And to be fair, sometimes we shouldn’t let go! Just because something is hard or temporarily unpleasant doesn’t necessarily mean it isn’t good for us. Sometimes it’s important to see something through. 

For example, if we’re tracking progress and seeing that what we’re doing is working, it’s just taking longer than we had originally hoped, it might be in our best interest to stay the course. 

Another example: if we feel that a course or service is a waste of our money because we think we already know everything being taught, but we can’t answer basic questions about our progress in the course, it may be that we skimmed the surface and made some assumptions, but need to dive deeper in order to benefit from our investment. 

And another example: if we’re creating something new and we’re making a lot of mistakes and sacrifices along the way, and that process is really scary and uncomfortable, but the potential outcome is worth all of that pain? Stick with it!


This is why it’s important to examine the thing we’ve invested in and ask ourselves some important questions:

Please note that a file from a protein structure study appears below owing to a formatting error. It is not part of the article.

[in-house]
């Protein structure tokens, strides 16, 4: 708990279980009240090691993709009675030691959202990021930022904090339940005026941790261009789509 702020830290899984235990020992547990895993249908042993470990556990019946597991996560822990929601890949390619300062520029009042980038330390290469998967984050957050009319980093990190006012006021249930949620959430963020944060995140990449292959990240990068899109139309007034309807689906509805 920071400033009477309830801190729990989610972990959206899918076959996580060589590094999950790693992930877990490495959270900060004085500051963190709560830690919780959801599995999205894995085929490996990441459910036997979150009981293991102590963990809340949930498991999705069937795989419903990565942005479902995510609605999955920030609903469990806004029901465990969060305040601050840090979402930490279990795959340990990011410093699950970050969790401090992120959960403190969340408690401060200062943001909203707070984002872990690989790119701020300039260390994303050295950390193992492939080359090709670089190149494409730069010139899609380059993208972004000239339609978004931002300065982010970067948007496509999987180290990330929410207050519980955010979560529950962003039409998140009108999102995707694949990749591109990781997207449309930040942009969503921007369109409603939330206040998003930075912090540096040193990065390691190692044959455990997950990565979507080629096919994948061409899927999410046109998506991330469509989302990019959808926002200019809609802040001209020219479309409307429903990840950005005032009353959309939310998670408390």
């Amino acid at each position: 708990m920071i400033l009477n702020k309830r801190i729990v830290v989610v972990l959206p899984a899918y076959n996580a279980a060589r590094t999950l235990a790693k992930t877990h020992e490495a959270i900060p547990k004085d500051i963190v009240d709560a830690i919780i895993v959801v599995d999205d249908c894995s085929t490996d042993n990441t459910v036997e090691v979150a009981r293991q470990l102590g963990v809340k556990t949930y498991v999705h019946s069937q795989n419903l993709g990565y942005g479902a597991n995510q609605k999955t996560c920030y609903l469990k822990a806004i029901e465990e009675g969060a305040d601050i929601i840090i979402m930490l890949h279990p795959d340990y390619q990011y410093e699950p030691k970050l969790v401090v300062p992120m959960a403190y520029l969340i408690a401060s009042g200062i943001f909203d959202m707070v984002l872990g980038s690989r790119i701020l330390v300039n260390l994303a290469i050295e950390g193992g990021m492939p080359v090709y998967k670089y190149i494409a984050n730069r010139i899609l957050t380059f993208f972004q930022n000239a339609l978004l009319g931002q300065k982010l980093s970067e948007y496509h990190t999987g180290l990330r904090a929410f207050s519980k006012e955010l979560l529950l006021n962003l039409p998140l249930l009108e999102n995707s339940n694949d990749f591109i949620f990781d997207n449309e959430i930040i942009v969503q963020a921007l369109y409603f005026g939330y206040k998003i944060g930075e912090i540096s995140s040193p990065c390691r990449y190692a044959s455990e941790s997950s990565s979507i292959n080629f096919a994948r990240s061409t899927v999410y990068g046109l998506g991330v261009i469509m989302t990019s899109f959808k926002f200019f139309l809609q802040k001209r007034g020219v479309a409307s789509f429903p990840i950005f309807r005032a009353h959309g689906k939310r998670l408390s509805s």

• What was my goal when I originally invested in this?
  • What is my goal currently? 
  • Does this investment have a high probability of helping me to attain my goal?
  • Is it doing so in a way that is healthy and sustainable?
  • Is there a way to stay with my investment and make it more healthy and sustainable?
  • How am I making these assessments? Do I have evidence or am I basing my answers on my feelings?


If we conclude from our assessment that the course, service, relationship, mindset, or whatever else we’ve invested in isn’t serving a good purpose in our life, we need to let it go and move on. Life is hard enough without carrying a lot of unnecessary baggage.

This is especially important if we’re already feeling overwhelmed and overburdened. Because of my own tendency to overcommit myself, I periodically have to pause, step back, and do an inventory of everything that I’ve currently invested in to determine what I can let go of and what I need to see through to the end. After these sessions, my life feels much more doable.